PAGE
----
Doesn’t it make more sense to understand that the “wine” of the wedding feast was not like the wine people drink today; but was more along the lines of grape juice. Furthermore, wouldn’t it make more sense to understand the master of the feast to be saying that once the people had been drinking so much juice, their sense of taste was so dulled, they could no longer distinguish good drink from poor? To understand this account any other way, is to make Jesus out to be one who contributes to the drunkenness, and thereby sin, of others!

3. Drunkenness is Condemned

We are told that drunkenness is a “work of darkness” (Romans 13:13-14) and drunkards will not inherit the kingdom of God (1 Corinthians 6:10; Galatians 5:21). What is always interesting to me, is how some Christians view the term, “drunk.” They admit it is a sin to be “drunk,” but believe moderate drinking to be acceptable. I wonder, who gets to define what it means to be, “drunk”? Does the government decide that for God? Is a blood alcohol level of .08, God’s definition of drunkenness? Are you acceptable to God when your blood alcohol level is .07, but sinning when it passes .08?

Let’s all be honest here, shall we? Drunkenness happens in degrees. There is not a line, before which there is absolutely no impairment, and after which you are suddenly “drunk.” Drunkenness comes as a result of accumulating alcohol in your body. As soon you start accumulating alcohol in your body, you begin the process of getting drunk!

4. Sobriety is Commanded

The Christian is not just commanded to, “not be drunk.” The Christian is commanded to be “sober.” And the word “nepho,” translated “sober” (1 Peter 5:8) literally means, “to abstain from wine,” according to Strong’s Dictionary of Greek Words. As soon as one begins to drink alcohol, he can no longer claim that his mind is sober. A Christian cannot fight the spiritual battle he needs to fight and resist the attacks of the evil one unless his mind is sober! Ten times in the New Testament, Christians are commanded to be sober:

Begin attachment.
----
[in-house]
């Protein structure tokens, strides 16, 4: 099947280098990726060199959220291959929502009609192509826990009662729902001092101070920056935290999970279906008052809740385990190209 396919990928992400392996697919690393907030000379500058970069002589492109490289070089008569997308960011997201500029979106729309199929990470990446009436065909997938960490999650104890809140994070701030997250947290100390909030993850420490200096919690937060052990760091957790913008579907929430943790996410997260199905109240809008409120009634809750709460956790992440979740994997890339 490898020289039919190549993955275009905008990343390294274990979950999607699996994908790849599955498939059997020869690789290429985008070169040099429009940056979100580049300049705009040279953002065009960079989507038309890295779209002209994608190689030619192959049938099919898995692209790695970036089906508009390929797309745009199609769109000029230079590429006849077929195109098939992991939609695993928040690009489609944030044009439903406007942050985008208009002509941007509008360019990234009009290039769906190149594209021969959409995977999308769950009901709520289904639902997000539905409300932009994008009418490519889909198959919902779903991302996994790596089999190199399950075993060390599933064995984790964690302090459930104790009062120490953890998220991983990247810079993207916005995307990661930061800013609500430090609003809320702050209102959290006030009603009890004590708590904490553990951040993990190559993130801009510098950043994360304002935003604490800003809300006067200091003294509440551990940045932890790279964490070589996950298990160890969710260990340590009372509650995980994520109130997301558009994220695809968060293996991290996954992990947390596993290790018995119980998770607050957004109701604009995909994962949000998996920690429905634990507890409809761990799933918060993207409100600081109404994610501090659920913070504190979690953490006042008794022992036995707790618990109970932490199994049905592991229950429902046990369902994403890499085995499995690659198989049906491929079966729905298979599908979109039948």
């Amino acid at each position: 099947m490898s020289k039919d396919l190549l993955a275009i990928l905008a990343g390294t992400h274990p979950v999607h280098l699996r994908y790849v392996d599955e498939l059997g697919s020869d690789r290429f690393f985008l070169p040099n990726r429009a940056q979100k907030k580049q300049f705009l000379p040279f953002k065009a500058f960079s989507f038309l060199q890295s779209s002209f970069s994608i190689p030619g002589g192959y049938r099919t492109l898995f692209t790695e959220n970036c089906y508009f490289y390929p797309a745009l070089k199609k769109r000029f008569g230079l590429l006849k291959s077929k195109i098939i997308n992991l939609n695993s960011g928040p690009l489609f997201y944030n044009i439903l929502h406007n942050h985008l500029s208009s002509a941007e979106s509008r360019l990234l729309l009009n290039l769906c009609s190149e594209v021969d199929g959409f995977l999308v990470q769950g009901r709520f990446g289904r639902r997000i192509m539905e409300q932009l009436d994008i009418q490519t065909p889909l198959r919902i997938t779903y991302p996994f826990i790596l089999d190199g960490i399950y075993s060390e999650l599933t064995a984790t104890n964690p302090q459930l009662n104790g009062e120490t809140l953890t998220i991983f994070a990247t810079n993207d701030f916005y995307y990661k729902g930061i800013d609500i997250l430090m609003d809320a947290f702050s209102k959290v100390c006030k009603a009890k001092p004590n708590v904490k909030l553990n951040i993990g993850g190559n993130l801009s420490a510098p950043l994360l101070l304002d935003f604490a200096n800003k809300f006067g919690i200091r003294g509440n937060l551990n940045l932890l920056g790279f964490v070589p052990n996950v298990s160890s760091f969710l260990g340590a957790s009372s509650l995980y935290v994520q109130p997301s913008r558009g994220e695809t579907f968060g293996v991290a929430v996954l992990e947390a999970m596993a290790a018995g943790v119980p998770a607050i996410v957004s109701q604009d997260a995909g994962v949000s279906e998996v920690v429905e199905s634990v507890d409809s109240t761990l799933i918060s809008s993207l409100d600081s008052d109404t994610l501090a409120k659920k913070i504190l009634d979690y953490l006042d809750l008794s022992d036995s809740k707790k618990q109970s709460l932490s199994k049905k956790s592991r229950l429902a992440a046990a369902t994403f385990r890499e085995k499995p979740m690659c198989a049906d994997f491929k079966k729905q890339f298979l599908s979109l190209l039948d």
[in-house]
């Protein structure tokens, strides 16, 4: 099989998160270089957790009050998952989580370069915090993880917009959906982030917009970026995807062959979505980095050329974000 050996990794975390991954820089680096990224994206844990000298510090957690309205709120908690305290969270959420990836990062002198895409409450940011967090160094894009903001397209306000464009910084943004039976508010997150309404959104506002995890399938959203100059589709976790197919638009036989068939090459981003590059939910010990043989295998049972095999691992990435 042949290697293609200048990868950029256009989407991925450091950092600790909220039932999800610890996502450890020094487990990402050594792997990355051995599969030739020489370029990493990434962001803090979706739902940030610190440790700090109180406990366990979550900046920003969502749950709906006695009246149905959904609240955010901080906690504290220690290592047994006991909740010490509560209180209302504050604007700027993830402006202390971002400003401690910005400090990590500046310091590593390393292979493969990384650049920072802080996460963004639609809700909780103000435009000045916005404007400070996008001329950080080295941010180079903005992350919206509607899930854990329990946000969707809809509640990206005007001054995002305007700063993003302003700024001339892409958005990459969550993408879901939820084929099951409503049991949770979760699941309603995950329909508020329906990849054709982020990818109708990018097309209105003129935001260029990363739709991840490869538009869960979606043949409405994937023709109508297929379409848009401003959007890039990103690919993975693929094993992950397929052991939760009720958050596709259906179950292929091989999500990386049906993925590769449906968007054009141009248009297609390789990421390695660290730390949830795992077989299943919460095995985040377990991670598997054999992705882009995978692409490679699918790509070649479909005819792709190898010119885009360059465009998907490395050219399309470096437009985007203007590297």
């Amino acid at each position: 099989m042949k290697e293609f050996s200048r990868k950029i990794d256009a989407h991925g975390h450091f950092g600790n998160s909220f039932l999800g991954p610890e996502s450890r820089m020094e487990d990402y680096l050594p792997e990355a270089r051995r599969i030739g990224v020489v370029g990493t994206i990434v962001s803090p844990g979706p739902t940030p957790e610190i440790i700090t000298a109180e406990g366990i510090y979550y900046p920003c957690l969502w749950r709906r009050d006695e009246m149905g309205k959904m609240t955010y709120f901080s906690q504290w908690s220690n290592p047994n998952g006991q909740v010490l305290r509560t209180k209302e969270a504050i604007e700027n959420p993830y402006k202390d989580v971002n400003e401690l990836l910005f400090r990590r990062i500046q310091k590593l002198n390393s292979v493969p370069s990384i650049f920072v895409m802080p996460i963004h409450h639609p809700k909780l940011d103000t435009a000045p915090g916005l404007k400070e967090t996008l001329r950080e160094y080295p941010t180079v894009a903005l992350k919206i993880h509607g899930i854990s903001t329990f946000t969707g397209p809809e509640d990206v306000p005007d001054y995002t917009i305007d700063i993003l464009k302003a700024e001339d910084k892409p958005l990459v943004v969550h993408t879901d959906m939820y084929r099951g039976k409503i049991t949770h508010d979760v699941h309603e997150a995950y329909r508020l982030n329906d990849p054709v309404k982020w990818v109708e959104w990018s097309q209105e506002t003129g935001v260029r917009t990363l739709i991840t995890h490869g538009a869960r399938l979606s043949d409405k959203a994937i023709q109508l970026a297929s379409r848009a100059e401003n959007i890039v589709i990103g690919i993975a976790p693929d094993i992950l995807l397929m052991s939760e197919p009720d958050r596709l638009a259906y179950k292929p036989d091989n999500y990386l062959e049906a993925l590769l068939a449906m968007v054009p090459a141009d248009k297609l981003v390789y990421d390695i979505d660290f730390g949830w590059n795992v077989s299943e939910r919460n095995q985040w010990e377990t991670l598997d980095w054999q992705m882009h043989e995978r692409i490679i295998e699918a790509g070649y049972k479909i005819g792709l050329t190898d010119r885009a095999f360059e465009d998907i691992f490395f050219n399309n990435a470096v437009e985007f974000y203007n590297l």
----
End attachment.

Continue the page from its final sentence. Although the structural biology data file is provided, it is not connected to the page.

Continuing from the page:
• We are told to think of ourselves with, “sober judgment” (Romans 1:23).
  • We are told to be “children of the day” by keeping awake and sober (1 Thessalonians 5:6).
  • We are told to be sober, dressed in the armor of God (1 Thessalonians 5:8).
  • Elders are told to be sober-minded (1 Timothy 3:2).
  • The wives of deacons are told to be sober-minded (1 Timothy 3:11).
  • Evangelists are told to be sober-minded (2 Timothy 4:5).
  • Older men are told to be sober-minded and self-controlled (Titus 2:2).
  • Christians are told to have their minds “prepared for action” and be sober-minded (1 Peter 1:13).
  • Christians are told, for the sake of our prayers, to be sober-minded and self-controlled (1 Peter 4:7).
  • Christians are told to be sober-minded and watchful because of the devil, who like a lion, is looking for someone to devour (1 Peter 5:8).

How is it possible to drink, even moderately, and still be “sober” as God commands us to be? Can a Christian honestly say he is having a beer or a glass of wine to better glorify God (1 Corinthians 10:31)? Understanding God’s will concerning sobriety and His warnings against drunkenness, is there no better alternative for a beverage than alcohol? Just some things to think about.

I love you and God loves you,

Wes McAdams